It’s hard to find mentors when you’re out of school, even harder when you’re not employed by a university. That’s where conferences and colonies come in, I think, or local writing communities. Here’s a post I wrote about how to find writers to write Letters of Recommendation when you’re out of school, and so it touches on many of these issues.
In his post, Michael mentions a friend who felt that her mentor “cut her off.” That’s a very unfortunate thing. And it hurts, I know.
As someone who mentors many, many former students, I can only say that it’s really difficult to maintain that many relationships and find time to help them all. I’m mid-career and feel overwhelmed sometimes. At the end of one’s career, I’m sure you become much more choosy about in whom you invest your limited time and energy.
Let me say this, too: Hell hath no fury like a mentor scorned. No, that’s not quite right. If you scorn your mentor somehow, you will most likely get silence, not fury. I think there is a deep-seated need inside us all, a need to repudiate our parental figures. Consider what Ernest Hemingway did to his mentor, Sherwood Anderson. Or maybe it’s not even conscious scorn. Maybe we’re like teenagers who take our parents for granted until we’re old enough to appreciate what they’ve done for us. All I can say is that when someone who is further down the pike reaches out to help you, agrees to champion you in any way, honor that gesture. Be grateful.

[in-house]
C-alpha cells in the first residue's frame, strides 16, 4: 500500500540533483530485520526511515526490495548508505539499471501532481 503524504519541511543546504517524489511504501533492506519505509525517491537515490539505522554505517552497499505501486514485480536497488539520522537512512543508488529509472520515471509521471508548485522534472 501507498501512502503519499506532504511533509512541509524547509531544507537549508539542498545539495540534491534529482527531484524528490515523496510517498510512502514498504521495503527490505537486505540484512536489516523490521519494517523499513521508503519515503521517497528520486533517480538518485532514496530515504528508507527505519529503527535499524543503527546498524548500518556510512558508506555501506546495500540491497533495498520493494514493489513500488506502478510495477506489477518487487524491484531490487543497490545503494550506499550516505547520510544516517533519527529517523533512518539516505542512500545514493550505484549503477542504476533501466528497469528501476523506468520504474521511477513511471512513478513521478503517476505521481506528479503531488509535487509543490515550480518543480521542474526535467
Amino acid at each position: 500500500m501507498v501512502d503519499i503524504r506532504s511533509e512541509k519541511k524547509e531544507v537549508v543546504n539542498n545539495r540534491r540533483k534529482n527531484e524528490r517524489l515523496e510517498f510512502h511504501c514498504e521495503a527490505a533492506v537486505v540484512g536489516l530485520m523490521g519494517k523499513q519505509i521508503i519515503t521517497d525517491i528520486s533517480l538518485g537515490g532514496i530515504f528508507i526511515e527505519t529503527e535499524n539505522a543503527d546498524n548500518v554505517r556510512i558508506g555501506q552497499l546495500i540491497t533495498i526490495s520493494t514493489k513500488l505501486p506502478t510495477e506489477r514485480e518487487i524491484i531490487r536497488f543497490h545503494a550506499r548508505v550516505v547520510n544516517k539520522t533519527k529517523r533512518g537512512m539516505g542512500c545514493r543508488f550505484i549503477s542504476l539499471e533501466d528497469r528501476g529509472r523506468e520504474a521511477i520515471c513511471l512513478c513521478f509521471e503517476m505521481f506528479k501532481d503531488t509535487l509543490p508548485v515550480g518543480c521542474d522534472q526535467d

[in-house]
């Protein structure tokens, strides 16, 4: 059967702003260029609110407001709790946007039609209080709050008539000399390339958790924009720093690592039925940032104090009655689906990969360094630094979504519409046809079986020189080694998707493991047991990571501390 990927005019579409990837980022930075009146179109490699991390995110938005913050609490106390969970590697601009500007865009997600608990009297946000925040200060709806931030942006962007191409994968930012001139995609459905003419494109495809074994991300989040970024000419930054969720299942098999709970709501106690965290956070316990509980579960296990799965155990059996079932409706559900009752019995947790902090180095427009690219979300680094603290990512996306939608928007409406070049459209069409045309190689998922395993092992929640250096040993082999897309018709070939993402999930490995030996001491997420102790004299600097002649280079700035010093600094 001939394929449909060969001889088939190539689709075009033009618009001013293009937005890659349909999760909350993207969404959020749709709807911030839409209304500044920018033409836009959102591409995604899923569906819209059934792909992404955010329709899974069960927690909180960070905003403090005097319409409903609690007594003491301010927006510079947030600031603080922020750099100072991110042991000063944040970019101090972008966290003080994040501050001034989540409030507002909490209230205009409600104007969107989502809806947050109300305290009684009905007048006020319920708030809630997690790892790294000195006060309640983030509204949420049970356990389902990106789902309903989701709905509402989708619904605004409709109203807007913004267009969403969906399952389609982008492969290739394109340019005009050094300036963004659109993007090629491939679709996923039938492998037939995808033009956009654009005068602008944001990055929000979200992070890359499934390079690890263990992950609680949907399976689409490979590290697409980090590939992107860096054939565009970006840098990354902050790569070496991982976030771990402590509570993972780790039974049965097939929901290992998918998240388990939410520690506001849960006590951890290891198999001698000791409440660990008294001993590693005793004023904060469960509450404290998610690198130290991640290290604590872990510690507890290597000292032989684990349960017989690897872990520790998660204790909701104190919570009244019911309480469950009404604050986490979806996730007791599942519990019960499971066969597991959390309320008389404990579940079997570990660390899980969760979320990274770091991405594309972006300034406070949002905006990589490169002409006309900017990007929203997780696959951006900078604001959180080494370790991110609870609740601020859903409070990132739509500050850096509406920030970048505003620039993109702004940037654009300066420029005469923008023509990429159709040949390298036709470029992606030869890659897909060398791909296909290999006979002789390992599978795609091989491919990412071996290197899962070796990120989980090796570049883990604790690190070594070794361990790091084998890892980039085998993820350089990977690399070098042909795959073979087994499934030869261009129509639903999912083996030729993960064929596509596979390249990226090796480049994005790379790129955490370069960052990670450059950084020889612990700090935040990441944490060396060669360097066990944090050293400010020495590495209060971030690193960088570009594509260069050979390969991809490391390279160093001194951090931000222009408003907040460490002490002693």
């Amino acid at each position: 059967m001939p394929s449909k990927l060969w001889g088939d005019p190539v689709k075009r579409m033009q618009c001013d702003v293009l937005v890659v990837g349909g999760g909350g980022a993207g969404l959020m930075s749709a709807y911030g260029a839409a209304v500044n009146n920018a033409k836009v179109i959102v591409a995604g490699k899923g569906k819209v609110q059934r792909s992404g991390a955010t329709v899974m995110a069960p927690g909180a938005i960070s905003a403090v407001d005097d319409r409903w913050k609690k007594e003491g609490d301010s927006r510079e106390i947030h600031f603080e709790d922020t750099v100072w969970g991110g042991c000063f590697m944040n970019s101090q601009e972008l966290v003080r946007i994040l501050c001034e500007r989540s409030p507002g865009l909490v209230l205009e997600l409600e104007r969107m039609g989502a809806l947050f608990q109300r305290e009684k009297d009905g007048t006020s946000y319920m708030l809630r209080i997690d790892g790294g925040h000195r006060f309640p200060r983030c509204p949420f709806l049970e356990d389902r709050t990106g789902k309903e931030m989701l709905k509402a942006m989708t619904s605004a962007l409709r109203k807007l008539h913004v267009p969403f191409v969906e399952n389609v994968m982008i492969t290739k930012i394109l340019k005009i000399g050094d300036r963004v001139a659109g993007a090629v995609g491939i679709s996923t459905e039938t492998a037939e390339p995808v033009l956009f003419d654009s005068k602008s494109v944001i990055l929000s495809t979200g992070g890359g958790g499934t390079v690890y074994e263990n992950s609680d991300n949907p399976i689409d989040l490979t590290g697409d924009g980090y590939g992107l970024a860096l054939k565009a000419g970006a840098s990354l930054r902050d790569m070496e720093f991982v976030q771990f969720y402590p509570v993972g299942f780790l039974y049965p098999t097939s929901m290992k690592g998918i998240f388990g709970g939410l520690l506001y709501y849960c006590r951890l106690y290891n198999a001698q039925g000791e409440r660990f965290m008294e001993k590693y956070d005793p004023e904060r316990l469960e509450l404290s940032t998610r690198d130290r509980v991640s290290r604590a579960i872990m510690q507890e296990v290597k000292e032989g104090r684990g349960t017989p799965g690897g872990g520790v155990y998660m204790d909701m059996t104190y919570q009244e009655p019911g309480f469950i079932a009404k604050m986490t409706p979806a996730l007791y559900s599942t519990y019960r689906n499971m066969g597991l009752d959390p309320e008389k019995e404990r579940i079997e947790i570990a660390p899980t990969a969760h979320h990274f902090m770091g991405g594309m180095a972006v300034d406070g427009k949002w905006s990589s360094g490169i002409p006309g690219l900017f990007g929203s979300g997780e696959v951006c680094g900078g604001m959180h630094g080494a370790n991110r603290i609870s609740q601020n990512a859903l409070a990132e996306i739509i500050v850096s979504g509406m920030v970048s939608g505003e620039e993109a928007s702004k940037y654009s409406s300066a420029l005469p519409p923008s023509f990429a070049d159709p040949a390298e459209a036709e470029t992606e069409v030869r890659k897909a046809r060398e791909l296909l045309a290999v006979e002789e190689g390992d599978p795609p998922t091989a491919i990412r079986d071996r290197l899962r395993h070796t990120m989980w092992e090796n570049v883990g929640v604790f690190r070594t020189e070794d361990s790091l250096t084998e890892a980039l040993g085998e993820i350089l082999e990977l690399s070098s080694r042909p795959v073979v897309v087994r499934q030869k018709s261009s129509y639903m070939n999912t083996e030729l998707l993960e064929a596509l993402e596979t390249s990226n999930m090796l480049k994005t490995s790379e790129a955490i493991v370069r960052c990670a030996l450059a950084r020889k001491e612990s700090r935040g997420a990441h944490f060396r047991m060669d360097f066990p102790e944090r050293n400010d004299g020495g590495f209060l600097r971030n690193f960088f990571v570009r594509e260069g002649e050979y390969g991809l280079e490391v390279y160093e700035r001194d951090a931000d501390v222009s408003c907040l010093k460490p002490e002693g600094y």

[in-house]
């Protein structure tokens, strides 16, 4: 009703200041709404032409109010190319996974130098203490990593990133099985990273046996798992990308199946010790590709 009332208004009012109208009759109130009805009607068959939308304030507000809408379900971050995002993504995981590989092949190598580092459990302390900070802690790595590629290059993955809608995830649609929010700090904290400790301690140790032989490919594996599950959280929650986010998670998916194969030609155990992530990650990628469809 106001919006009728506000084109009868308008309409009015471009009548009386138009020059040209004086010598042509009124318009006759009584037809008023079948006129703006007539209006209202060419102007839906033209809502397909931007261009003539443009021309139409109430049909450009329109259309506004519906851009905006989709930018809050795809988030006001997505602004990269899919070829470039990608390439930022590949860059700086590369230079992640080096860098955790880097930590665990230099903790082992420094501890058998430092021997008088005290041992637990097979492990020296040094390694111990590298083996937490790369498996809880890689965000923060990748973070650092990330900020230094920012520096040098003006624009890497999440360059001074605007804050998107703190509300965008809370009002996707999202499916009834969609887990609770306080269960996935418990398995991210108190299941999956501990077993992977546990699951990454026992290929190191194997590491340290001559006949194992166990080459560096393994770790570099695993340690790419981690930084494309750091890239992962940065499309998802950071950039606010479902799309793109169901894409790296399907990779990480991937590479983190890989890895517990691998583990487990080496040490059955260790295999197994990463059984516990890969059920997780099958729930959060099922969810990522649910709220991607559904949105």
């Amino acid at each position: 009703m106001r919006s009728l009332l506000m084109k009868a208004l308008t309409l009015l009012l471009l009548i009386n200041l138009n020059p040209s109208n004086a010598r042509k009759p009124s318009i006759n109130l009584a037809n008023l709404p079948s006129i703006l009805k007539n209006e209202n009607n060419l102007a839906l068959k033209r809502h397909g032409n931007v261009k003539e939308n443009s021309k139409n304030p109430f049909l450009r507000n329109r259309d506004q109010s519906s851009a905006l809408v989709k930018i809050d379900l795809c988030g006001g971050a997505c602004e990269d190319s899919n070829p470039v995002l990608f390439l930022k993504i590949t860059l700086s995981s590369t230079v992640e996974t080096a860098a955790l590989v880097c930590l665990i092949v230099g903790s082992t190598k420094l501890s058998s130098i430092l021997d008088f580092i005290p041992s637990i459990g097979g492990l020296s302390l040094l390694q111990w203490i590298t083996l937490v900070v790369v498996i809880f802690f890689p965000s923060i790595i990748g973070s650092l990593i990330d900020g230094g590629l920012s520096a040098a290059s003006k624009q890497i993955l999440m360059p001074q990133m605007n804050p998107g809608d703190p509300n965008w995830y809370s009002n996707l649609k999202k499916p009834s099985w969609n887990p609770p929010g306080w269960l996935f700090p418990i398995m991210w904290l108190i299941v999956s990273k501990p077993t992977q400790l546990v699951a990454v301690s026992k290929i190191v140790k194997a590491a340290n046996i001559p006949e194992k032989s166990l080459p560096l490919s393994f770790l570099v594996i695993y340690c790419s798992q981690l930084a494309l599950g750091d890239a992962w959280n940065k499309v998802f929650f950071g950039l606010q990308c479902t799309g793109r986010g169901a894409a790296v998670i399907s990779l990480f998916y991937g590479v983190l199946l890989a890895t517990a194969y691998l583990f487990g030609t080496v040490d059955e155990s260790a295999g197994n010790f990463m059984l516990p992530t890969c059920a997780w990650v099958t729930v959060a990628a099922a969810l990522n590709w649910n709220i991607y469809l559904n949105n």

But do not expect it to happen. Strive to be worthy of being mentored, but do not expect it.
Being a Mentor
I wish AWP would offer up some kind of statement about this topic, specifically “What are the long-term responsibilities associated with being a member of the faculty of an MFA program?”
I hear this gripe a lot:
I paid a lot of money/invested a lot of time in my graduate degree, and now I feel cut off and stranded professionally. So why did I do it?
The answer to this question is incredibly complicated, and I don’t even know if the problem can be or ever will be solved.
But a step in the right direction would be for the mentors themselves to mentor wisely.
Part of the problem, I think, is that creative writing programs nationwide are booming. We’re admitting more students than we can mentor one-on-one in the classic, “closed” system.
Therefore, we need to teach students to think about mentoring less like the image on the left and more like the image on the right. We need to point them towards other resources. This blog was created in part because I knew it was needed.
Also: set limits. Create rules for yourself about how you will help. You can’t mentor everyone.
Remember: apprentice writers need feedback on their writing from their mentors, yes. This is what takes so much time, especially for prose writers. (I’m sorry, but it’s true.) But feedback is not the only thing your students need from you. They also need you to be a productive writer yourself. Remember that.
Until next Tuesday then, when I think I’m going to talk about something very simple: learning all their names.CW Programs Teaching